The WAR GUILT CLAUSE is available at pre-publication prices and directly from the author – the official release date by Tate Publishing is in October – the publishers put a 115,000 word limit on the manuscript which meant that some large sections, important to the author, had to be eliminated; a piece about Gertrude Bell was one. It is reproduced below.
BELL OF ARABIA
Special to the New York Times and to the Times of London
By Wickham Steed
February 1, 1919
Gertrude Bell is a lady of great accomplishment, a treasure of the British Empire. Educated at Queens’ College, London, then at OxfordUniversity where she graduated with first class honors in modern history, she is, by any measure, the country’s prime source of information, to say nothing of influence, in all things pertaining to the Arab world of the Middle East. She speaks eight languages – English, French, German, Italian, Spanish, Turkish, Arabic, and Persian. She has ridden camels with the Bedouins in the Arabian desert and dined on sheep’s eyes with tribal sheikhs; she has gained the respect and the trust of Arab leaders all over the desert, with the added advantage that, being a woman, she was allowed access to the women of the desert where she often learned what really drove the sheikhs. Move over “Lawrence of Arabia”, make way for “Bell of Arabia.”
When the Great War broke out in 1914, Gertrude Bell was widely recognized as one of Britain’s leading experts on the Middle East, and when Turkey came in on the side of the Central Powers, her expertise was quickly put to good use. In 1915, she became the first woman to work for British military intelligence, and the only woman to be part of the British mission in Mesopotamia. In 1916, she was part of the British delegation in Basrah, Iraq when Abdul Aziz al-Saud, the legendary representative of the House of Saud, was given a dazzling display of British military power and technology, not least the image of the bones of his hand under a Roentgen ray. The intent was to impress him and encourage him to continue his support and collaboration in confronting the Ottoman Turkish forces which have controlled the Middle East for four hundred years.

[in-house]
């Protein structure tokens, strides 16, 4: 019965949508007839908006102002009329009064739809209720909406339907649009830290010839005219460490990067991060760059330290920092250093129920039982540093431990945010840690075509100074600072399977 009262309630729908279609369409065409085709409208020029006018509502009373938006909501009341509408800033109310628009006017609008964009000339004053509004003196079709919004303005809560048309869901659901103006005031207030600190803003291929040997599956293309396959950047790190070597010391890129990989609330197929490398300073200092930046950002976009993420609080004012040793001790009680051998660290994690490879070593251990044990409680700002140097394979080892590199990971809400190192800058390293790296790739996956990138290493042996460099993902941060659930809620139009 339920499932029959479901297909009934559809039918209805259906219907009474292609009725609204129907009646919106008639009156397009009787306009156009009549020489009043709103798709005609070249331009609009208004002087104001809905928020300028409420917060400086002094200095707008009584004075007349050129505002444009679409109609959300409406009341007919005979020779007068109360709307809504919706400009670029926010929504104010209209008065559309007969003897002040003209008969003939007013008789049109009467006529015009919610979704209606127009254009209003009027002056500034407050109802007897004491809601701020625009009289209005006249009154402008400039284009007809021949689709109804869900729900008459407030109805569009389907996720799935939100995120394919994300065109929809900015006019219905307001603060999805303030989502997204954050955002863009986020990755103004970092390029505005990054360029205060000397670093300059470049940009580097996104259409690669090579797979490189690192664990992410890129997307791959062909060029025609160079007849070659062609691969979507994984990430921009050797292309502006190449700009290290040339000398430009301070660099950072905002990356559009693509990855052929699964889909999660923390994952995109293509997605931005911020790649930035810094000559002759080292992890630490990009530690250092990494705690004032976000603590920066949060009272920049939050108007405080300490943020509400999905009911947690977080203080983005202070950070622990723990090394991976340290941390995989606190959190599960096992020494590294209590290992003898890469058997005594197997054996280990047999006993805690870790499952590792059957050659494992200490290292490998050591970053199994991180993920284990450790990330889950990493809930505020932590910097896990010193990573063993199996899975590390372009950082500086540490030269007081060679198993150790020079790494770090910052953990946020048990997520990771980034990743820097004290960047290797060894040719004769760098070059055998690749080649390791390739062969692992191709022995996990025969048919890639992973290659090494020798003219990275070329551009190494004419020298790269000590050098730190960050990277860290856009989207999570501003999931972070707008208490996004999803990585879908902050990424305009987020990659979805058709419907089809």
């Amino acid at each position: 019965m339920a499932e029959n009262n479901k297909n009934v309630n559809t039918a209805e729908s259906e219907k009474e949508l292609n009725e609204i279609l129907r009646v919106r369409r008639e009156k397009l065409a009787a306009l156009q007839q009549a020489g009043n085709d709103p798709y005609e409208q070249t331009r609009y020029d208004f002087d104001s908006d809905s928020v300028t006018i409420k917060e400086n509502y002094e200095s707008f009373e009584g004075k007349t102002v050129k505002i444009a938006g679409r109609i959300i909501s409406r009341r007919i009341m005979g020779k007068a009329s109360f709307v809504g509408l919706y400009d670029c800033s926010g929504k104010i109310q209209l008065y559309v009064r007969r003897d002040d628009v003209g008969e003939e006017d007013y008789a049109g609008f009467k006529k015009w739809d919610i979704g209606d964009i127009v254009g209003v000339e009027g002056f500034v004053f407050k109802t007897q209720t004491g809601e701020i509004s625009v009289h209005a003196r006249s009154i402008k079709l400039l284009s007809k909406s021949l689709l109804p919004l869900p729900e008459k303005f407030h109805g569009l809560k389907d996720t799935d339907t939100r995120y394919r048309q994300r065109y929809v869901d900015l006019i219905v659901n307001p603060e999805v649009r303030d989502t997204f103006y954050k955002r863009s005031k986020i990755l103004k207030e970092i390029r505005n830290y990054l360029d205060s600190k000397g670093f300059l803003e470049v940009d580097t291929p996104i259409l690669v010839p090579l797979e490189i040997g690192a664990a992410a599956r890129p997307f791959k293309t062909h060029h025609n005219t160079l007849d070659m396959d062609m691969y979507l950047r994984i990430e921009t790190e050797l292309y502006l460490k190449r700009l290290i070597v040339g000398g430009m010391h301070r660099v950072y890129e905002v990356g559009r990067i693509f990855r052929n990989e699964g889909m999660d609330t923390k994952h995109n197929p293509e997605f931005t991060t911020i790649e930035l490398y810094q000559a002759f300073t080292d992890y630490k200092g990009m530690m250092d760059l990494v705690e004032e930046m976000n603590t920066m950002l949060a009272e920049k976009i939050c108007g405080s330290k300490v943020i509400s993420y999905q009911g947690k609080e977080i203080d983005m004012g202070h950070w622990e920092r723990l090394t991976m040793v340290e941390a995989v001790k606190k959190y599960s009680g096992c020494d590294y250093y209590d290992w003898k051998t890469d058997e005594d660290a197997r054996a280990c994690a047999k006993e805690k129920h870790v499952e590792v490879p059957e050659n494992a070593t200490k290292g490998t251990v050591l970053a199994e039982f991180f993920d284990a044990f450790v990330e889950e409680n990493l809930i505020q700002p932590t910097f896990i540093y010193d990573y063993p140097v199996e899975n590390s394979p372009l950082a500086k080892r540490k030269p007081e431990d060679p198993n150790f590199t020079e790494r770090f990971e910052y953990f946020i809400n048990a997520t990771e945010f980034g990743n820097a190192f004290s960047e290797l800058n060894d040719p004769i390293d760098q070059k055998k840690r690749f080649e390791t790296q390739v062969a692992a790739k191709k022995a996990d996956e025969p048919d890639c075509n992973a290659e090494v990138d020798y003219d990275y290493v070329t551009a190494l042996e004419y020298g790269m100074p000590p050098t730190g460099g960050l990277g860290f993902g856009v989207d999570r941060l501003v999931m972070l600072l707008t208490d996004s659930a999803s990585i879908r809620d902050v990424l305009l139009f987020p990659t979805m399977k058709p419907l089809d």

In 1917 Gertrude Bell published a thin volume called THE ARAB WAR where, among other things, she cautioned that the tribes of Iraq, with their complex social and political traditions, have advanced but little in seven hundred years, and anyone tasked with shaping their destinies should be prepared to be wearied by words signifying nothing.
I could not resist the opportunity to inquire of her views on Zionism. She admires the Jews, and is in agreement with Foreign Secretary Robert Cecil who said that a national home should be found for “the most gifted race that mankind has seen since the fifth century Greeks”, however not in Palestine; when pressed for her views by General Clayton, head of all British Intelligence in Cairo during the war, and one of her mentors, she opined that Arabs and Jews could not live together peaceably side by side. For Gertrude Bell, Palestine for the Jews is an impossible proposition.
In Paris, Miss Bell will meet with T.E. Lawrence and Prince Feisal to plot strategy for Feisal’s appearance before the Supreme Council on February 6. Lawrence has alerted her of Feisal’s intent: he would present his case for Arab independence but if the Arabs must live under a mandate, his preference is that it be American. Miss Bell at present supports Feisal’s hope for an independent Iraq, but in her own mind she is conflicted by the knowledge of the profound differences between the people of northern, central, and southern Iraq/Mesopotamia. Miss Bell cares deeply about these wild, untamed Arabs and freely confesses that there are times when she wonders to herself if she is more Arab than English.